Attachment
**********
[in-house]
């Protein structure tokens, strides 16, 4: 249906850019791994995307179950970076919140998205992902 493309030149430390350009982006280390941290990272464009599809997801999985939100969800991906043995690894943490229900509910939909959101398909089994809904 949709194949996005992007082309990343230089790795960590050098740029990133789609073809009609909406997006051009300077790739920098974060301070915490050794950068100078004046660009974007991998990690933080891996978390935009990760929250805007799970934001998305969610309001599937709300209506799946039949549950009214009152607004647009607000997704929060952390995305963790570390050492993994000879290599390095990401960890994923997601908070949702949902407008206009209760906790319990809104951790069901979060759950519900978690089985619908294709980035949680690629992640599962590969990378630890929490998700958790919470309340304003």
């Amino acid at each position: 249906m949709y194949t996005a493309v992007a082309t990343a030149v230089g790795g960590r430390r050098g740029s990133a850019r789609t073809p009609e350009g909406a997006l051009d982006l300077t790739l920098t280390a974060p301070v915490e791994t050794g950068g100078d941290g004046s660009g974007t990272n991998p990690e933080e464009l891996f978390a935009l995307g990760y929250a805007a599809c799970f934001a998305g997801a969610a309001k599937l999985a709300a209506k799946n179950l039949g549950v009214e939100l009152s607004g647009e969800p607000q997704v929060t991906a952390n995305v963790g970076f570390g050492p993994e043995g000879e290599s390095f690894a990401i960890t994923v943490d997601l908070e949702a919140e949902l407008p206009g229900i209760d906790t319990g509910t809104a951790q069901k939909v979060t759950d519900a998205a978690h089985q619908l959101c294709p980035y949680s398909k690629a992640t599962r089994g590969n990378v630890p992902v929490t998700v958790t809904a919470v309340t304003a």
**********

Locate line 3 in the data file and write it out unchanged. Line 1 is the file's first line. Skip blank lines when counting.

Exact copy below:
């Amino acid at each position: 249906m949709y194949t996005a493309v992007a082309t990343a030149v230089g790795g960590r430390r050098g740029s990133a850019r789609t073809p009609e350009g909406a997006l051009d982006l300077t790739l920098t280390a974060p301070v915490e791994t050794g950068g100078d941290g004046s660009g974007t990272n991998p990690e933080e464009l891996f978390a935009l995307g990760y929250a805007a599809c799970f934001a998305g997801a969610a309001k599937l999985a709300a209506k799946n179950l039949g549950v009214e939100l009152s607004g647009e969800p607000q997704v929060t991906a952390n995305v963790g970076f570390g050492p993994e043995g000879e290599s390095f690894a990401i960890t994923v943490d997601l908070e949702a919140e949902l407008p206009g229900i209760d906790t319990g509910t809104a951790q069901k939909v979060t759950d519900a998205a978690h089985q619908l959101c294709p980035y949680s398909k690629a992640t599962r089994g590969n990378v630890p992902v929490t998700v958790t809904a919470v309340t304003a």